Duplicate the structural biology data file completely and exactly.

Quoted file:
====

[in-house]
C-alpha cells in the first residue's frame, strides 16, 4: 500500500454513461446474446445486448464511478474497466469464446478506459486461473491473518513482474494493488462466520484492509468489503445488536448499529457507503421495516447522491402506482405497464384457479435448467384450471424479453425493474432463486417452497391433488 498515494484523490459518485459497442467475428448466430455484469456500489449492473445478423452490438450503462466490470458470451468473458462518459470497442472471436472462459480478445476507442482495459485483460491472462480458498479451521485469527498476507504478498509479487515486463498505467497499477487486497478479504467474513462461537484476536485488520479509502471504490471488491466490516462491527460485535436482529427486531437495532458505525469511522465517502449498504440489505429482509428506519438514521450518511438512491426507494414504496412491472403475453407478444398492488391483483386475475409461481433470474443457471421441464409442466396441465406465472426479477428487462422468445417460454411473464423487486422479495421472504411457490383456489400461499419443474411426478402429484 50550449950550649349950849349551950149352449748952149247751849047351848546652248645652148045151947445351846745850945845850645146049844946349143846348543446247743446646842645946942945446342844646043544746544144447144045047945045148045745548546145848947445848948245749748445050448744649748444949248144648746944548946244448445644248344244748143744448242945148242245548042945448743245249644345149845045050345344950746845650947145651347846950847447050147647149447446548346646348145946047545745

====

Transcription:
[in-house]
C-alpha cells in the first residue's frame, strides 16, 4: 500500500454513461446474446445486448464511478474497466469464446478506459486461473491473518513482474494493488462466520484492509468489503445488536448499529457507503421495516447522491402506482405497464384457479435448467384450471424479453425493474432463486417452497391433488 498515494484523490459518485459497442467475428448466430455484469456500489449492473445478423452490438450503462466490470458470451468473458462518459470497442472471436472462459480478445476507442482495459485483460491472462480458498479451521485469527498476507504478498509479487515486463498505467497499477487486497478479504467474513462461537484476536485488520479509502471504490471488491466490516462491527460485535436482529427486531437495532458505525469511522465517502449498504440489505429482509428506519438514521450518511438512491426507494414504496412491472403475453407478444398492488391483483386475475409461481433470474443457471421441464409442466396441465406465472426479477428487462422468445417460454411473464423487486422479495421472504411457490383456489400461499419443474411426478402429484 50550449950550649349950849349551950149352449748952149247751849047351848546652248645652148045151947445351846745850945845850645146049844946349143846348543446247743446646842645946942945446342844646043544746544144447144045047945045148045745548546145848947445848948245749748445050448744649748444949248144648746944548946244448445644248344244748143744448242945148242245548042945448743245249644345149845045050345344950746845650947145651347846950847447050147647149447446548346646348145946047545745